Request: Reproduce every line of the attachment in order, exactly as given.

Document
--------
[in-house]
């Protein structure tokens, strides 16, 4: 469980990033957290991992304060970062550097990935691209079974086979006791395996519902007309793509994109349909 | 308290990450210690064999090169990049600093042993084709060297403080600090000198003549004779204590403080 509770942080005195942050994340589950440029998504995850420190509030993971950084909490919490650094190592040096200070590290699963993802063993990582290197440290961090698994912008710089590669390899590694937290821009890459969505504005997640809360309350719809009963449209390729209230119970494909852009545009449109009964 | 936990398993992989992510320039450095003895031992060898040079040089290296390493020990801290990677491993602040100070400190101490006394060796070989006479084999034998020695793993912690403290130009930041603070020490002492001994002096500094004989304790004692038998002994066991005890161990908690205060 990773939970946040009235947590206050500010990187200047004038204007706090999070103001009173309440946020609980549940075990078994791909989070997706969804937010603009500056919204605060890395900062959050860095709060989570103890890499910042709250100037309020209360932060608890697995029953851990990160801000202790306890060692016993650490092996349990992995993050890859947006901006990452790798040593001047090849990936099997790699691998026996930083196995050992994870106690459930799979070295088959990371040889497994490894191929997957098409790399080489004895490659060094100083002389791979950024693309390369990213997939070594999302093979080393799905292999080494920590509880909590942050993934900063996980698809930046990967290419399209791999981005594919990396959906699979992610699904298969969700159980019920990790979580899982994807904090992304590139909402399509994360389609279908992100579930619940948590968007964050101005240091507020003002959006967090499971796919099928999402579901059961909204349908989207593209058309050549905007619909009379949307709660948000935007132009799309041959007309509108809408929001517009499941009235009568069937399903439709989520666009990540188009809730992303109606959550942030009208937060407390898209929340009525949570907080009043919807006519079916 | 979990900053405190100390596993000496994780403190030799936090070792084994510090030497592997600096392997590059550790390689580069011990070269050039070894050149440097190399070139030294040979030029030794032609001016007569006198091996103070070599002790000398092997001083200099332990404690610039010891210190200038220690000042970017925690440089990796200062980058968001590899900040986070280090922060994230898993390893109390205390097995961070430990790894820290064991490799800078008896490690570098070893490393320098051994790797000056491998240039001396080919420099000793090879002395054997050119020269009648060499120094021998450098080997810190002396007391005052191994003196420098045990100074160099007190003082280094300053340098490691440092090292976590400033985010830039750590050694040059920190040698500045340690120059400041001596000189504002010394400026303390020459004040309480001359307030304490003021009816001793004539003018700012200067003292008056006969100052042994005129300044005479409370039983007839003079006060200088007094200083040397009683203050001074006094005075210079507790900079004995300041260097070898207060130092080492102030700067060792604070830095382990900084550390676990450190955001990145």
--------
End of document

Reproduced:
[in-house]
């Protein structure tokens, strides 16, 4: 469980990033957290991992304060970062550097990935691209079974086979006791395996519902007309793509994109349909 | 308290990450210690064999090169990049600093042993084709060297403080600090000198003549004779204590403080 509770942080005195942050994340589950440029998504995850420190509030993971950084909490919490650094190592040096200070590290699963993802063993990582290197440290961090698994912008710089590669390899590694937290821009890459969505504005997640809360309350719809009963449209390729209230119970494909852009545009449109009964 | 936990398993992989992510320039450095003895031992060898040079040089290296390493020990801290990677491993602040100070400190101490006394060796070989006479084999034998020695793993912690403290130009930041603070020490002492001994002096500094004989304790004692038998002994066991005890161990908690205060 990773939970946040009235947590206050500010990187200047004038204007706090999070103001009173309440946020609980549940075990078994791909989070997706969804937010603009500056919204605060890395900062959050860095709060989570103890890499910042709250100037309020209360932060608890697995029953851990990160801000202790306890060692016993650490092996349990992995993050890859947006901006990452790798040593001047090849990936099997790699691998026996930083196995050992994870106690459930799979070295088959990371040889497994490894191929997957098409790399080489004895490659060094100083002389791979950024693309390369990213997939070594999302093979080393799905292999080494920590509880909590942050993934900063996980698809930046990967290419399209791999981005594919990396959906699979992610699904298969969700159980019920990790979580899982994807904090992304590139909402399509994360389609279908992100579930619940948590968007964050101005240091507020003002959006967090499971796919099928999402579901059961909204349908989207593209058309050549905007619909009379949307709660948000935007132009799309041959007309509108809408929001517009499941009235009568069937399903439709989520666009990540188009809730992303109606959550942030009208937060407390898209929340009525949570907080009043919807006519079916 | 979990900053405190100390596993000496994780403190030799936090070792084994510090030497592997600096392997590059550790390689580069011990070269050039070894050149440097190399070139030294040979030029030794032609001016007569006198091996103070070599002790000398092997001083200099332990404690610039010891210190200038220690000042970017925690440089990796200062980058968001590899900040986070280090922060994230898993390893109390205390097995961070430990790894820290064991490799800078008896490690570098070893490393320098051994790797000056491998240039001396080919420099000793090879002395054997050119020269009648060499120094021998450098080997810190002396007391005052191994003196420098045990100074160099007190003082280094300053340098490691440092090292976590400033985010830039750590050694040059920190040698500045340690120059400041001596000189504002010394400026303390020459004040309480001359307030304490003021009816001793004539003018700012200067003292008056006969100052042994005129300044005479409370039983007839003079006060200088007094200083040397009683203050001074006094005075210079507790900079004995300041260097070898207060130092080492102030700067060792604070830095382990900084550390676990450190955001990145």